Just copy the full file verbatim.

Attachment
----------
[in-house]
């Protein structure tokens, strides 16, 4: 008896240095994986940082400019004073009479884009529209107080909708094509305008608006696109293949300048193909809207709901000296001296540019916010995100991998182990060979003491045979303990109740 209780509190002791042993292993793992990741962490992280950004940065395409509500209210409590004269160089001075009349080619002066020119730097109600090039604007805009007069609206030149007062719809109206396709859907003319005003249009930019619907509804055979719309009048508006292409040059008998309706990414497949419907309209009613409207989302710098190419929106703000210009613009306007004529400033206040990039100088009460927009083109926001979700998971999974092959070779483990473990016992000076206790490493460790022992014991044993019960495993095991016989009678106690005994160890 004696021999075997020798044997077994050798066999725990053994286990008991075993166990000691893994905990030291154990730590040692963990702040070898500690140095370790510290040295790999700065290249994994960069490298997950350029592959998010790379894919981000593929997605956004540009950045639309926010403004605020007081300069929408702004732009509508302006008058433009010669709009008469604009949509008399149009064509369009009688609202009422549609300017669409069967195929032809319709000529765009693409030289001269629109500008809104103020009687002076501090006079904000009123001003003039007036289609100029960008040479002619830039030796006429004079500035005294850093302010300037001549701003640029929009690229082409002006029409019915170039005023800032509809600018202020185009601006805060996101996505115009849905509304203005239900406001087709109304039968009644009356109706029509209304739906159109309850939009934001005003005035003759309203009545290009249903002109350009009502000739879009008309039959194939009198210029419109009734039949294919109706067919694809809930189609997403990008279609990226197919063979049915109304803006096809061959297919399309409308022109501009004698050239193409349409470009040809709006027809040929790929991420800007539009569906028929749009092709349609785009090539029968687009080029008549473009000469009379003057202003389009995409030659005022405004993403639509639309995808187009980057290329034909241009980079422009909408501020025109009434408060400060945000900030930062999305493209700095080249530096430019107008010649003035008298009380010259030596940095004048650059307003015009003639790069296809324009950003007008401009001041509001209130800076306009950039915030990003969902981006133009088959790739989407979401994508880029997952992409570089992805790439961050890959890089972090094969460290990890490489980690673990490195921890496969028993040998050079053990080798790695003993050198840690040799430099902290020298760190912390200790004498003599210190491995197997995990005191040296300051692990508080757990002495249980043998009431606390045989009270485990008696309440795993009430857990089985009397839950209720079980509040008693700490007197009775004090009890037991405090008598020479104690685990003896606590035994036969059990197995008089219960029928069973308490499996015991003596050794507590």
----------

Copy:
[in-house]
């Protein structure tokens, strides 16, 4: 008896240095994986940082400019004073009479884009529209107080909708094509305008608006696109293949300048193909809207709901000296001296540019916010995100991998182990060979003491045979303990109740 209780509190002791042993292993793992990741962490992280950004940065395409509500209210409590004269160089001075009349080619002066020119730097109600090039604007805009007069609206030149007062719809109206396709859907003319005003249009930019619907509804055979719309009048508006292409040059008998309706990414497949419907309209009613409207989302710098190419929106703000210009613009306007004529400033206040990039100088009460927009083109926001979700998971999974092959070779483990473990016992000076206790490493460790022992014991044993019960495993095991016989009678106690005994160890 004696021999075997020798044997077994050798066999725990053994286990008991075993166990000691893994905990030291154990730590040692963990702040070898500690140095370790510290040295790999700065290249994994960069490298997950350029592959998010790379894919981000593929997605956004540009950045639309926010403004605020007081300069929408702004732009509508302006008058433009010669709009008469604009949509008399149009064509369009009688609202009422549609300017669409069967195929032809319709000529765009693409030289001269629109500008809104103020009687002076501090006079904000009123001003003039007036289609100029960008040479002619830039030796006429004079500035005294850093302010300037001549701003640029929009690229082409002006029409019915170039005023800032509809600018202020185009601006805060996101996505115009849905509304203005239900406001087709109304039968009644009356109706029509209304739906159109309850939009934001005003005035003759309203009545290009249903002109350009009502000739879009008309039959194939009198210029419109009734039949294919109706067919694809809930189609997403990008279609990226197919063979049915109304803006096809061959297919399309409308022109501009004698050239193409349409470009040809709006027809040929790929991420800007539009569906028929749009092709349609785009090539029968687009080029008549473009000469009379003057202003389009995409030659005022405004993403639509639309995808187009980057290329034909241009980079422009909408501020025109009434408060400060945000900030930062999305493209700095080249530096430019107008010649003035008298009380010259030596940095004048650059307003015009003639790069296809324009950003007008401009001041509001209130800076306009950039915030990003969902981006133009088959790739989407979401994508880029997952992409570089992805790439961050890959890089972090094969460290990890490489980690673990490195921890496969028993040998050079053990080798790695003993050198840690040799430099902290020298760190912390200790004498003599210190491995197997995990005191040296300051692990508080757990002495249980043998009431606390045989009270485990008696309440795993009430857990089985009397839950209720079980509040008693700490007197009775004090009890037991405090008598020479104690685990003896606590035994036969059990197995008089219960029928069973308490499996015991003596050794507590």